Crisis in Mining

Richard (Rick) Mills

Ahead of the Herd

 

As a general rule, the most successful man in life is the man who has the best information

 

A combination of mass retirements and increasing natural resource demand from emerging economies has created a crisis in the resource extraction sector - one which is definitely not on investor’s radar screens.

 

Currently there is a “massive talent gap” that is going to get worse because the global mining industry is experiencing the biggest wave of workforce retirements in 70 years - the oldest baby boomers turned 65 years old in 2011.

 

The Mining Industry Human Resources Council (MIHRC) has recently said that about 40% of the resource extraction industry’s workforce is at least 50 years old and one third of them are expected to retire by 2022.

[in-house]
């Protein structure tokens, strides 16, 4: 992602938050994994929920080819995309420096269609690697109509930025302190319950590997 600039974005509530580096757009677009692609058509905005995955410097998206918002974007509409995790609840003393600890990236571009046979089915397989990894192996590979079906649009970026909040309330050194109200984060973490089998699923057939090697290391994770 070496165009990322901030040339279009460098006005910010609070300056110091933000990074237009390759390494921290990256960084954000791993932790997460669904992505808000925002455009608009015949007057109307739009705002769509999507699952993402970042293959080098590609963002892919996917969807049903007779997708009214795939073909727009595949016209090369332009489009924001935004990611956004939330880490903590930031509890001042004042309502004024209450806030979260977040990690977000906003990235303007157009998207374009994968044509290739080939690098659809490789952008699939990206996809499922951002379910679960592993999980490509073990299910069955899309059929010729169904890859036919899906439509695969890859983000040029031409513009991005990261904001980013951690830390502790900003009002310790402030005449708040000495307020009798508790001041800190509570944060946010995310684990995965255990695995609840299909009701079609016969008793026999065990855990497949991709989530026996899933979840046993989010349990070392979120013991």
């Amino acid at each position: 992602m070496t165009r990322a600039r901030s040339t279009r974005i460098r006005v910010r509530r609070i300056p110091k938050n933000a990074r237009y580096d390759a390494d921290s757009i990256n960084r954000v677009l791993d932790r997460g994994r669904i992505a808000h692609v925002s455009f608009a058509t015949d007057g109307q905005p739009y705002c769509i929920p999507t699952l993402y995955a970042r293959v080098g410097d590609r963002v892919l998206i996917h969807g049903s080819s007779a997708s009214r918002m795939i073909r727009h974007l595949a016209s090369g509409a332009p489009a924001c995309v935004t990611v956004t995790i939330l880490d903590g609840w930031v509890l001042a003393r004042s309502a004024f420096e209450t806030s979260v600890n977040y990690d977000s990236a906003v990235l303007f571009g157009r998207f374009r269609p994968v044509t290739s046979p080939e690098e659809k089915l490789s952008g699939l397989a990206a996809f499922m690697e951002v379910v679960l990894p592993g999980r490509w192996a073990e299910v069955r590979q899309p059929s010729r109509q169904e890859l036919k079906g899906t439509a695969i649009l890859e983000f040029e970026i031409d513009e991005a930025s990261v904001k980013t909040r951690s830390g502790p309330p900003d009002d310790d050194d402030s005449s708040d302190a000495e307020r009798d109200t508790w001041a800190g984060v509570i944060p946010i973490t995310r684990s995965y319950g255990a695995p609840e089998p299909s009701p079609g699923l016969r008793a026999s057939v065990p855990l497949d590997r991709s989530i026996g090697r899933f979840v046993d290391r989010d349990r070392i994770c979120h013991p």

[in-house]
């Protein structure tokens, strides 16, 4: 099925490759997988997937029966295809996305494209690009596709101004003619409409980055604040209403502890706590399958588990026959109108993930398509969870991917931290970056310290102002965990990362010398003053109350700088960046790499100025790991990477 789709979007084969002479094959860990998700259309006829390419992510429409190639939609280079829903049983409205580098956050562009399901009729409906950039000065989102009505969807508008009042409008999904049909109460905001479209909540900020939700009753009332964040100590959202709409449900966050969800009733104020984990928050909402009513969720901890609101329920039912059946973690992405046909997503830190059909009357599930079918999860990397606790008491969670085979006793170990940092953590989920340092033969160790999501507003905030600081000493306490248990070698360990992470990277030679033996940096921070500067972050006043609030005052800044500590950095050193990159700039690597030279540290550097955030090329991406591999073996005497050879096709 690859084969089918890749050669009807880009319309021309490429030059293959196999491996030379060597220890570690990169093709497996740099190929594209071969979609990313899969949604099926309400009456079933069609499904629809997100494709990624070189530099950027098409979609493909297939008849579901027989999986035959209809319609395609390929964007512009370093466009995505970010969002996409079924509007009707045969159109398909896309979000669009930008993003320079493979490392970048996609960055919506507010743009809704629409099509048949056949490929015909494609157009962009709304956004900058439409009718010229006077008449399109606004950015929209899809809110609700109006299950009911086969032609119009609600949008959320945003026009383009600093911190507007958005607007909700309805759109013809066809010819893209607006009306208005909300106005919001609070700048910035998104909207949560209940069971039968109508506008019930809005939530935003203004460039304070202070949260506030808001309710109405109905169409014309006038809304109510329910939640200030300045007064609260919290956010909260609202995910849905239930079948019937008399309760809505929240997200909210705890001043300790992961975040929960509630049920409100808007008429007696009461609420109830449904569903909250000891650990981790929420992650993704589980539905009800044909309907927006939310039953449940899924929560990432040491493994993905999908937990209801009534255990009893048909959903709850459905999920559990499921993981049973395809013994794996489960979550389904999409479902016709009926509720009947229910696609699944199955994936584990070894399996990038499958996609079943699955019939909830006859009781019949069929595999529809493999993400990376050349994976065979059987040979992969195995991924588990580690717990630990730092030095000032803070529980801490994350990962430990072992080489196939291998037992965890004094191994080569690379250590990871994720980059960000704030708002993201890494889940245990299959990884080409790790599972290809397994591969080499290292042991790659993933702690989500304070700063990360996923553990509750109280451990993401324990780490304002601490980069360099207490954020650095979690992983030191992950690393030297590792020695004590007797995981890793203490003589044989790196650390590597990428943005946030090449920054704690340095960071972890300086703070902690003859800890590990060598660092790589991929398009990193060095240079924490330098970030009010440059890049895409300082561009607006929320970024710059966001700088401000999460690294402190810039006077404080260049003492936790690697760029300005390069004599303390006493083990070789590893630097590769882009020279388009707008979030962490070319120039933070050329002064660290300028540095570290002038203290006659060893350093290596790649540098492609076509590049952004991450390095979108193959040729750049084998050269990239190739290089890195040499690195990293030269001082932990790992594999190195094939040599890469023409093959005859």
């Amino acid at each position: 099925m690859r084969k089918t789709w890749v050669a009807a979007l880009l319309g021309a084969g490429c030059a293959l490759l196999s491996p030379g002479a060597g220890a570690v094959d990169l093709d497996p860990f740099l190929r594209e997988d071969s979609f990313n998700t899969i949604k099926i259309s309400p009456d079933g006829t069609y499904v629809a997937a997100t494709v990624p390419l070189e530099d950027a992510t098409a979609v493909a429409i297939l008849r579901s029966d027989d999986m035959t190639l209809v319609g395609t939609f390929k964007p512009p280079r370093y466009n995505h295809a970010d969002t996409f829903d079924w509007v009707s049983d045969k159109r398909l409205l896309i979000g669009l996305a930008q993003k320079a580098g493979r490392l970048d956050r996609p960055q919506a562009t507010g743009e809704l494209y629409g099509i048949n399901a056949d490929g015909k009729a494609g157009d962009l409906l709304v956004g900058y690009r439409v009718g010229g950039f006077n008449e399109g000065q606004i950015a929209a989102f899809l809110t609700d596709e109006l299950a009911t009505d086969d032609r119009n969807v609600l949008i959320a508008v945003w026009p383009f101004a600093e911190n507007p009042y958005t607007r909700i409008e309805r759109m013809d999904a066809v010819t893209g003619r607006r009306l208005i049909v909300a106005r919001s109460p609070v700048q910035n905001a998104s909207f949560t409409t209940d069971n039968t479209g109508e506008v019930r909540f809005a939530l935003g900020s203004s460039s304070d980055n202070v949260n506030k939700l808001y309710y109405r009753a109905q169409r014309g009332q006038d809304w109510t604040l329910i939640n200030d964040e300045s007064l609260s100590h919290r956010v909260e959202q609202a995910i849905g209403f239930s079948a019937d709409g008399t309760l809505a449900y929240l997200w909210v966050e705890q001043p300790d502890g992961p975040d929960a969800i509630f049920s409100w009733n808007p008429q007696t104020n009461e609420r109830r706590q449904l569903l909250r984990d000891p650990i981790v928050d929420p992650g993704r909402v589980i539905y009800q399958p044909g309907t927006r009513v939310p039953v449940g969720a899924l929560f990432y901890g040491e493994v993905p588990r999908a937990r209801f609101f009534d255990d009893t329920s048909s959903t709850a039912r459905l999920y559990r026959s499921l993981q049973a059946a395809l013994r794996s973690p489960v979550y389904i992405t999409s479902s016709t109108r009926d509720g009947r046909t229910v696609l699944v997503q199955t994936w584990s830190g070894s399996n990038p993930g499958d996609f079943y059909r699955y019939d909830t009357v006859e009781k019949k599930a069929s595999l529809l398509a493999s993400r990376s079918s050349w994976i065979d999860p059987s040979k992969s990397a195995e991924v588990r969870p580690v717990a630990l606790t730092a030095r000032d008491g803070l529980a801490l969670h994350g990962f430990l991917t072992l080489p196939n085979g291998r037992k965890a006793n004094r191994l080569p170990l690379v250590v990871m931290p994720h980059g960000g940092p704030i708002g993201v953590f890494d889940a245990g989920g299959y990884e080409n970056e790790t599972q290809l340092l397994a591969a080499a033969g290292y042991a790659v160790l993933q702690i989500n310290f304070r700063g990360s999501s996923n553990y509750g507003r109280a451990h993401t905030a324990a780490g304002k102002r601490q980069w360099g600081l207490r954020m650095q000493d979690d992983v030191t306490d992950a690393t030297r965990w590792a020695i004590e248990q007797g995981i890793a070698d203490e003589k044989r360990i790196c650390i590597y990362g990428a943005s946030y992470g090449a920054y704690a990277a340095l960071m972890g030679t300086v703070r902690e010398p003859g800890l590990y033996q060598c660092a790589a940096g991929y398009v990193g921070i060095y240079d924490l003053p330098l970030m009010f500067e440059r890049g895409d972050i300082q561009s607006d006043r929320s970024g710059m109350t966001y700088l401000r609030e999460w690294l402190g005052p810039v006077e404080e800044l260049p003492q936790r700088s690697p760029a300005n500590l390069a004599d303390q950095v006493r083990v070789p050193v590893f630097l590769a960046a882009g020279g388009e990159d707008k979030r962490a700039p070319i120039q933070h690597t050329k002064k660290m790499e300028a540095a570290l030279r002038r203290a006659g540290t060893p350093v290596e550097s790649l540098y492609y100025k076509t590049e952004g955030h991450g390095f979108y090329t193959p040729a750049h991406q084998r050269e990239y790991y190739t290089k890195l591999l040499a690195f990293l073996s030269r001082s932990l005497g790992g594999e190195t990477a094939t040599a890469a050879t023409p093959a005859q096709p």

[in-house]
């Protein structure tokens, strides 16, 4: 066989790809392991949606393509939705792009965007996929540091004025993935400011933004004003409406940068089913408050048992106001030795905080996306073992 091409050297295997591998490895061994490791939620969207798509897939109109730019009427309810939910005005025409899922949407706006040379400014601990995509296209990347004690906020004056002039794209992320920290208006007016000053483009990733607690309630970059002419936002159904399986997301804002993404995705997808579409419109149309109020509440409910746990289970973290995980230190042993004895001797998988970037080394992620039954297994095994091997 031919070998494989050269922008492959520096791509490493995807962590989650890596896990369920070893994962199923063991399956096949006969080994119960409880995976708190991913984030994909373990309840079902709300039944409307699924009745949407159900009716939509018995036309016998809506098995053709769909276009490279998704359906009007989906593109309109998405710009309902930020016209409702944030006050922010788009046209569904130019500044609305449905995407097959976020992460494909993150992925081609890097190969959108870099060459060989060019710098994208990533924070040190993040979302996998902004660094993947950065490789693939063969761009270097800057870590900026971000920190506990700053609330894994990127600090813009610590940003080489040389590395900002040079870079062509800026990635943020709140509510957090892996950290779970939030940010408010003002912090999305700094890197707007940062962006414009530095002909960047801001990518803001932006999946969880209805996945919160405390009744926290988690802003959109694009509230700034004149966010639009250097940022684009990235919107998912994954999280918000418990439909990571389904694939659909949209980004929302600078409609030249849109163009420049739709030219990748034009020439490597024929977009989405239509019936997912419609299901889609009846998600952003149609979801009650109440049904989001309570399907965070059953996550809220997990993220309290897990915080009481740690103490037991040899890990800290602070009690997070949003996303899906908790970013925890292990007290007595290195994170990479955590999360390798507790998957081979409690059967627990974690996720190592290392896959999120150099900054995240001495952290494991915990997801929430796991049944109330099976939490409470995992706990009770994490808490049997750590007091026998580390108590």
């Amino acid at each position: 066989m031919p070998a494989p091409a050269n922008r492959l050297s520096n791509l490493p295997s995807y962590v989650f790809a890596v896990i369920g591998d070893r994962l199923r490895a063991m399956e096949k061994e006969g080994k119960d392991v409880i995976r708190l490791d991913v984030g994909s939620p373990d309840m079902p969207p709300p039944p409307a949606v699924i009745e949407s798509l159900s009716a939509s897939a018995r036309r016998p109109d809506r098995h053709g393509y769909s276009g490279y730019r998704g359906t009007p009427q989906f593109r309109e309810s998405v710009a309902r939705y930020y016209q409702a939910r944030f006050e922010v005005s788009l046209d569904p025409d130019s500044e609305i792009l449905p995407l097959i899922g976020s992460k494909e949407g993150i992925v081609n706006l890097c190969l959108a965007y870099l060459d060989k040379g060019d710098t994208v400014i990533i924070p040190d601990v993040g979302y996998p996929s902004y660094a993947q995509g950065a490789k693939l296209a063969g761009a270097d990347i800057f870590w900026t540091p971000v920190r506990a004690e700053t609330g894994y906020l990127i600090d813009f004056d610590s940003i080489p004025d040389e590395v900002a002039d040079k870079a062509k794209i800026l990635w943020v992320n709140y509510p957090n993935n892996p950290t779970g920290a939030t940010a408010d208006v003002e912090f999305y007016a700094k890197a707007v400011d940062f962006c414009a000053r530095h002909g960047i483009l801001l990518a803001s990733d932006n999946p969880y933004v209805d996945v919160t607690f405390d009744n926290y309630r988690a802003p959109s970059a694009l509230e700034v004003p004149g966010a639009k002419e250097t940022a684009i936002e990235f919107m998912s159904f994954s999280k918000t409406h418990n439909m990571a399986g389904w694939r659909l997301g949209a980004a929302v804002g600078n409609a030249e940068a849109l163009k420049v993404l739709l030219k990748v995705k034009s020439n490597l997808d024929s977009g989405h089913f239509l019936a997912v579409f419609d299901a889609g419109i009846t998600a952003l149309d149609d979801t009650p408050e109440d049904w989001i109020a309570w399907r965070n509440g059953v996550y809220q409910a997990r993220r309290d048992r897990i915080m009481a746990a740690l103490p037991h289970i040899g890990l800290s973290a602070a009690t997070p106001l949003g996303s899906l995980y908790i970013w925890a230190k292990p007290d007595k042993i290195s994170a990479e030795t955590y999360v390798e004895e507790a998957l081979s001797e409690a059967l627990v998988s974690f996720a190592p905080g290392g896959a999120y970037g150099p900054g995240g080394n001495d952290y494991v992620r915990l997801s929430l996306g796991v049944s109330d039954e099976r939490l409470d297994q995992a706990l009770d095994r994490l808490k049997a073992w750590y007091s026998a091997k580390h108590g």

The organization also forecasts that the Canadian mining industry will face a shortage of 140,000 workers by 2021 – this number of workers being needed just to maintain current levels of production.

 

The Petroleum Human Resources Council of Canada warned a severe oil patch labor shortage is looming and that the “patch” will need to hire 24,000 new employees by 2014.

 

Increased resource demand is driving demand for skilled workers. A shortage of skilled workers was the second biggest business risk for mining in 2011 (as it was in 2010) and is forecast to be the number two risk (resource nationalism/country risk is the number one risk) for miners again in 2012. In the coming years a lack of skilled workers is going to be the major cause for concern in the resource extraction industry.